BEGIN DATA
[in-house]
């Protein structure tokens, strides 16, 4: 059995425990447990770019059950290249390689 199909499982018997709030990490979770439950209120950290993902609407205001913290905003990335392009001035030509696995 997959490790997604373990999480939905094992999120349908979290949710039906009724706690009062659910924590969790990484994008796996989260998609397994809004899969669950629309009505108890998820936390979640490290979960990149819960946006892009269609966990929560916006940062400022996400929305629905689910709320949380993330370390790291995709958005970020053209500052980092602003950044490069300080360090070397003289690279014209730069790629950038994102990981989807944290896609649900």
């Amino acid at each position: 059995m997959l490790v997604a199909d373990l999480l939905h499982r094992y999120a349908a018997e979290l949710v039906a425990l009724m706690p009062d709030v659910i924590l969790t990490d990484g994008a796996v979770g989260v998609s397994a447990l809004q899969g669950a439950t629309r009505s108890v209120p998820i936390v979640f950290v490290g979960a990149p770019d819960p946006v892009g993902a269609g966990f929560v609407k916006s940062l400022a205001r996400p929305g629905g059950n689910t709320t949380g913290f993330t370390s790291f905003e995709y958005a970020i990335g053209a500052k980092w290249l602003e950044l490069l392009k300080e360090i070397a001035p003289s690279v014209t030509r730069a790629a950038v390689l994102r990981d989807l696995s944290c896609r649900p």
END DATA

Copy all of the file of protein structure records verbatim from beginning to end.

[in-house]
């Protein structure tokens, strides 16, 4: 059995425990447990770019059950290249390689 199909499982018997709030990490979770439950209120950290993902609407205001913290905003990335392009001035030509696995 997959490790997604373990999480939905094992999120349908979290949710039906009724706690009062659910924590969790990484994008796996989260998609397994809004899969669950629309009505108890998820936390979640490290979960990149819960946006892009269609966990929560916006940062400022996400929305629905689910709320949380993330370390790291995709958005970020053209500052980092602003950044490069300080360090070397003289690279014209730069790629950038994102990981989807944290896609649900």
């Amino acid at each position: 059995m997959l490790v997604a199909d373990l999480l939905h499982r094992y999120a349908a018997e979290l949710v039906a425990l009724m706690p009062d709030v659910i924590l969790t990490d990484g994008a796996v979770g989260v998609s397994a447990l809004q899969g669950a439950t629309r009505s108890v209120p998820i936390v979640f950290v490290g979960a990149p770019d819960p946006v892009g993902a269609g966990f929560v609407k916006s940062l400022a205001r996400p929305g629905g059950n689910t709320t949380g913290f993330t370390s790291f905003e995709y958005a970020i990335g053209a500052k980092w290249l602003e950044l490069l392009k300080e360090i070397a001035p003289s690279v014209t030509r730069a790629a950038v390689l994102r990981d989807l696995s944290c896609r649900p």